The Android Security Bulletin for January 2019 contains a range of key security fixes for Pixel devices, but it seems that this time, all of the Nexus devices have finally been left in the dust. The Nexus 5X and 6P, from LG and Huawei respectively, were the final stragglers, and the latest factory images for them are Android Oreo-based packages from December. This means that security updates for all Nexus products have officially stopped, and no Nexus will ever run Android Pie through official means. Those in the Pixel camp, meanwhile, will be able to load up this latest update via factory image or OTA, depending on how proficient and how patient they are, all the way back to the OG Pixel lineup from 2016. The Pixel C stands as somewhat of an exception; it's still receiving security updates, but it's stuck on Android Oreo, presumably for good.
Background: This time around, Pixel owners can look forward to a grand total of 27 security patches, including 6 that pertain specifically to Qualcomm components, and 1 that only owners of NVIDIA devices like the NVIDIA Shield or Pixel C have to worry about. Of the vulnerabilities that affect everybody, only one is considered critical level. That particular fix patches up a security hole that allows attackers to use a specially made file to start up a privileged process on a device, elevating privileges all the way to the root level and messing around with the device as they see fit. They would have had to get the file onto the device through some kind of either physical or user-approved means first, but it could be used remotely. Additionally, a high-level vulnerability was patched that allowed attackers to get additional permissions for their apps without users' express consent, a situation that has been shown to be potentially disastrous. As an aside, the Pixel 3 and Pixel 3 XL version of the patch also includes a functionality tweak that improves the audio quality of recorded videos, and two kernel-level security fixes that patch up security holes that exist beneath the OS and only affect those two devices.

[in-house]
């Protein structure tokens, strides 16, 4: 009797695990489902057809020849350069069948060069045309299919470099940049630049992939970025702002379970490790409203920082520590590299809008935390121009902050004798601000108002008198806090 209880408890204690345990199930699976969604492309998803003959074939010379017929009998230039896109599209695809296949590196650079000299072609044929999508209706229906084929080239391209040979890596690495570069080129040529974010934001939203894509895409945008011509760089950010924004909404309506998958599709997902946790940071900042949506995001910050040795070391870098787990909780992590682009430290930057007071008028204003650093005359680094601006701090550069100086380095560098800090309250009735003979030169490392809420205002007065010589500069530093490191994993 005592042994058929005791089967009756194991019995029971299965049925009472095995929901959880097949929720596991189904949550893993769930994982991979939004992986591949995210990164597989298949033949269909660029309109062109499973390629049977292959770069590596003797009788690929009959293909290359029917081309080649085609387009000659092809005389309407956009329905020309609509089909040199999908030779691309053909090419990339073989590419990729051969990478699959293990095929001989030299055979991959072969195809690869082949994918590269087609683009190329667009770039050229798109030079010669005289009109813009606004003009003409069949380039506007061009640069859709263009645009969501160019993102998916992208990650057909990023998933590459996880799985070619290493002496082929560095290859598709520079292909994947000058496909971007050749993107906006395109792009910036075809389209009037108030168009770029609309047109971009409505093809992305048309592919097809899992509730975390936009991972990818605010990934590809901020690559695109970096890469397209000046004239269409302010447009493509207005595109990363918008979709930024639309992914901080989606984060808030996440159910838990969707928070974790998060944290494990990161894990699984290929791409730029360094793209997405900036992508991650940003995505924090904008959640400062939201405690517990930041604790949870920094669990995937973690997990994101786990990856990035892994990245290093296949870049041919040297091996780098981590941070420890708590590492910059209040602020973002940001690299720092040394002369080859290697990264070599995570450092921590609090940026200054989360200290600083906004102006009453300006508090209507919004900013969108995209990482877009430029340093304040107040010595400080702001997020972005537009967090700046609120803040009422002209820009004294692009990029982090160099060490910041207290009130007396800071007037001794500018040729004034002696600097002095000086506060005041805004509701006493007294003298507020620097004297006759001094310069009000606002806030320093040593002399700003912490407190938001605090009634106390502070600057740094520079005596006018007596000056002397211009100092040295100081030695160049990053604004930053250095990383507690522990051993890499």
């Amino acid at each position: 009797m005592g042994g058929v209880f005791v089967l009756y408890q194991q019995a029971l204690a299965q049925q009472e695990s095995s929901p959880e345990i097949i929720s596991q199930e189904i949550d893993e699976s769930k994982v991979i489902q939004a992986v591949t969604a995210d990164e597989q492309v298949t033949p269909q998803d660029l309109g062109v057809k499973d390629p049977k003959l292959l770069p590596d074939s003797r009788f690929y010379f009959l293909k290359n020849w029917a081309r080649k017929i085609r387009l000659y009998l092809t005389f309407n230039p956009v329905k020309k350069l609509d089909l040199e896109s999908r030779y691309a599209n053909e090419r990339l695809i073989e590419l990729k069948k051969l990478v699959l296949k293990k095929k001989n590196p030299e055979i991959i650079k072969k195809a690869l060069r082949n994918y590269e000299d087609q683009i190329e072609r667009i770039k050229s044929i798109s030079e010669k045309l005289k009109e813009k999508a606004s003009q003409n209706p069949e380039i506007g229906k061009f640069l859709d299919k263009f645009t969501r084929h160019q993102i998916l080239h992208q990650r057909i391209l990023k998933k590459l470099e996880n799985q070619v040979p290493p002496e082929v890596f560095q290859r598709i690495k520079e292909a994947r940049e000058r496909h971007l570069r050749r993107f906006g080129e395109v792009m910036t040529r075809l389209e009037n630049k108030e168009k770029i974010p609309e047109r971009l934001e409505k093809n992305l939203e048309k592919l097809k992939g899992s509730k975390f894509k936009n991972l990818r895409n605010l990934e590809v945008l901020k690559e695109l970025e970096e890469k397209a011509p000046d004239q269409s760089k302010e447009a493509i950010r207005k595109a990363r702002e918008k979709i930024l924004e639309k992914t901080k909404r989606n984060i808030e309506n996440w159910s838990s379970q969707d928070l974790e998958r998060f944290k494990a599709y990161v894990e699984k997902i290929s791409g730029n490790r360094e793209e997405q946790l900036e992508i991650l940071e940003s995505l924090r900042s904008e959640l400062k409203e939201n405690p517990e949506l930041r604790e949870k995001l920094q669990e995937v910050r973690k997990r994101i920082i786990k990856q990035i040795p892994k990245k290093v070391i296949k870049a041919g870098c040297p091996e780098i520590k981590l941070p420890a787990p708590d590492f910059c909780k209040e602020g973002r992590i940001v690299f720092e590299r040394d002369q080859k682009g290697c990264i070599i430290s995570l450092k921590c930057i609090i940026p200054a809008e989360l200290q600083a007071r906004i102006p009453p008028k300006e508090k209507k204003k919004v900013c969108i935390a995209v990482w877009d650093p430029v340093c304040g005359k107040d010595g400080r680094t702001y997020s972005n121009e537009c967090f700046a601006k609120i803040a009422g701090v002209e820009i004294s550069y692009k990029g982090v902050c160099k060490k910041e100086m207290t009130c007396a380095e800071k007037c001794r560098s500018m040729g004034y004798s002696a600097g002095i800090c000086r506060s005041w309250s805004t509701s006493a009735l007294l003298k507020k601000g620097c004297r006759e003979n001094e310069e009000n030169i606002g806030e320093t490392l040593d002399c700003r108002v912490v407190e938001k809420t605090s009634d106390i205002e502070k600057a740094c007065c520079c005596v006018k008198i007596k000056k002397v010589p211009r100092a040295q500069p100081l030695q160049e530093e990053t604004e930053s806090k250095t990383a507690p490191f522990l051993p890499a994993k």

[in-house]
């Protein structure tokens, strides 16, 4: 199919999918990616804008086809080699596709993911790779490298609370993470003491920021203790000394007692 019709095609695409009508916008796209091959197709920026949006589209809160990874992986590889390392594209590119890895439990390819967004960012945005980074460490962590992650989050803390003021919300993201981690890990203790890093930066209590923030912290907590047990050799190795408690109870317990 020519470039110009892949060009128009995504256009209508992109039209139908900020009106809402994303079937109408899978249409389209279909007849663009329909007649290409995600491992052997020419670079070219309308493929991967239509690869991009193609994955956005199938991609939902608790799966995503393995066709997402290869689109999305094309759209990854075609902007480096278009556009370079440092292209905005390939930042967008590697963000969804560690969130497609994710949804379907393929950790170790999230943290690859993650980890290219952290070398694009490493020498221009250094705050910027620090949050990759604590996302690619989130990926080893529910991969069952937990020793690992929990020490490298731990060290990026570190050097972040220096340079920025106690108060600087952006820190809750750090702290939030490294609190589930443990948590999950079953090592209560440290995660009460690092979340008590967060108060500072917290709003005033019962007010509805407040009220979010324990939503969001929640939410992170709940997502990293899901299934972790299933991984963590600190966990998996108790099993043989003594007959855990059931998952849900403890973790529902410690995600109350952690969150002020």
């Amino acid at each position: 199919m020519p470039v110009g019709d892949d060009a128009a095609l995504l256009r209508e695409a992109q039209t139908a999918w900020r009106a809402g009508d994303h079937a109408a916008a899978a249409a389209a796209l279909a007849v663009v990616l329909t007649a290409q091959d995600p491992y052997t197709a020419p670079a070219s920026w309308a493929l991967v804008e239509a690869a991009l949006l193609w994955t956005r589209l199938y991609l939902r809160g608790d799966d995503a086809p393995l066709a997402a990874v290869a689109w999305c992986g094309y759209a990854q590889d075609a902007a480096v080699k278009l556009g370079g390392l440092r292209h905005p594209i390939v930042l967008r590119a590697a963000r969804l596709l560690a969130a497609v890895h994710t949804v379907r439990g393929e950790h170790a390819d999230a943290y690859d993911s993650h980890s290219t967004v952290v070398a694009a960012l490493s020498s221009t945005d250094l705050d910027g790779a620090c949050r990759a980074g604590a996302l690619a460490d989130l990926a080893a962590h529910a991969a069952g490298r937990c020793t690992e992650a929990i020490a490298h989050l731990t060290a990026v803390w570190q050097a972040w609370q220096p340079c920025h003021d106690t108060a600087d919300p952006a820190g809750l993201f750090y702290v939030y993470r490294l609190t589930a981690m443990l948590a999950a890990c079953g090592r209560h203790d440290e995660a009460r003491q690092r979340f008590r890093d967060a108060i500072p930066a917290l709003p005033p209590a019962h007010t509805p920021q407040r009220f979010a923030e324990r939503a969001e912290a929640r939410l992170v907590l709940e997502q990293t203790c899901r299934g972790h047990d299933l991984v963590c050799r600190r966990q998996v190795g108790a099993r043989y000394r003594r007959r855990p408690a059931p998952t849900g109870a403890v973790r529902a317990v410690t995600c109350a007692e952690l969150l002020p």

Impact: While those who rock a Nexus device to this day or may have had one at one point are free to take a moment to mourn, the largest impact of this patch arguably lies with Google putting a stop to apps that want to get more permissions than users know about. From now on, apps will have to ask for each and every permission that they want, and that means that it will be a lot harder for apps to do shady things in the background without users' knowledge, such as committing ad fraud or sending users' data to places that they don't want it to be. Since Google doesn't individually screen each app in the Play Store like Apple does for its App Store, this is a key patch for everyday users that does away with a major attack method that's been used in various capacities since the dawn of Android, making it a much safer OS overall.